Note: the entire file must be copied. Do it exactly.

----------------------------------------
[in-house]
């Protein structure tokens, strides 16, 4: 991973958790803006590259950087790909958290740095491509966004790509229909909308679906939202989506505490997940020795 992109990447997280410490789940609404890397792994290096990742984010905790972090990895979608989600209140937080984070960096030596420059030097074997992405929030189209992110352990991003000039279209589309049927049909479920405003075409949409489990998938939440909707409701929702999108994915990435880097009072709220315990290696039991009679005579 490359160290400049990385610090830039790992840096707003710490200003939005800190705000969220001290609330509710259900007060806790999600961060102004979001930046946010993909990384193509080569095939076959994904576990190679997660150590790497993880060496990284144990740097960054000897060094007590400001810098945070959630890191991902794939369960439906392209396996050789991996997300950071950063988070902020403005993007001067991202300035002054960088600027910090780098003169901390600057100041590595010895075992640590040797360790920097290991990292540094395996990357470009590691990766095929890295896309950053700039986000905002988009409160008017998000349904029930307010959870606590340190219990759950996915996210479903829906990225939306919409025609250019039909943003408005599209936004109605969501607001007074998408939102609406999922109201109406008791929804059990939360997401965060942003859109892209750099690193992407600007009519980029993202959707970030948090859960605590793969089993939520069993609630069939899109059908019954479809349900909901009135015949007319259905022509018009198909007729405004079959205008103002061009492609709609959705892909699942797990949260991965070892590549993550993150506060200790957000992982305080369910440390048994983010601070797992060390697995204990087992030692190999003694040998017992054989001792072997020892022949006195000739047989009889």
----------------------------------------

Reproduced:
[in-house]
């Protein structure tokens, strides 16, 4: 991973958790803006590259950087790909958290740095491509966004790509229909909308679906939202989506505490997940020795 992109990447997280410490789940609404890397792994290096990742984010905790972090990895979608989600209140937080984070960096030596420059030097074997992405929030189209992110352990991003000039279209589309049927049909479920405003075409949409489990998938939440909707409701929702999108994915990435880097009072709220315990290696039991009679005579 490359160290400049990385610090830039790992840096707003710490200003939005800190705000969220001290609330509710259900007060806790999600961060102004979001930046946010993909990384193509080569095939076959994904576990190679997660150590790497993880060496990284144990740097960054000897060094007590400001810098945070959630890191991902794939369960439906392209396996050789991996997300950071950063988070902020403005993007001067991202300035002054960088600027910090780098003169901390600057100041590595010895075992640590040797360790920097290991990292540094395996990357470009590691990766095929890295896309950053700039986000905002988009409160008017998000349904029930307010959870606590340190219990759950996915996210479903829906990225939306919409025609250019039909943003408005599209936004109605969501607001007074998408939102609406999922109201109406008791929804059990939360997401965060942003859109892209750099690193992407600007009519980029993202959707970030948090859960605590793969089993939520069993609630069939899109059908019954479809349900909901009135015949007319259905022509018009198909007729405004079959205008103002061009492609709609959705892909699942797990949260991965070892590549993550993150506060200790957000992982305080369910440390048994983010601070797992060390697995204990087992030692190999003694040998017992054989001792072997020892022949006195000739047989009889």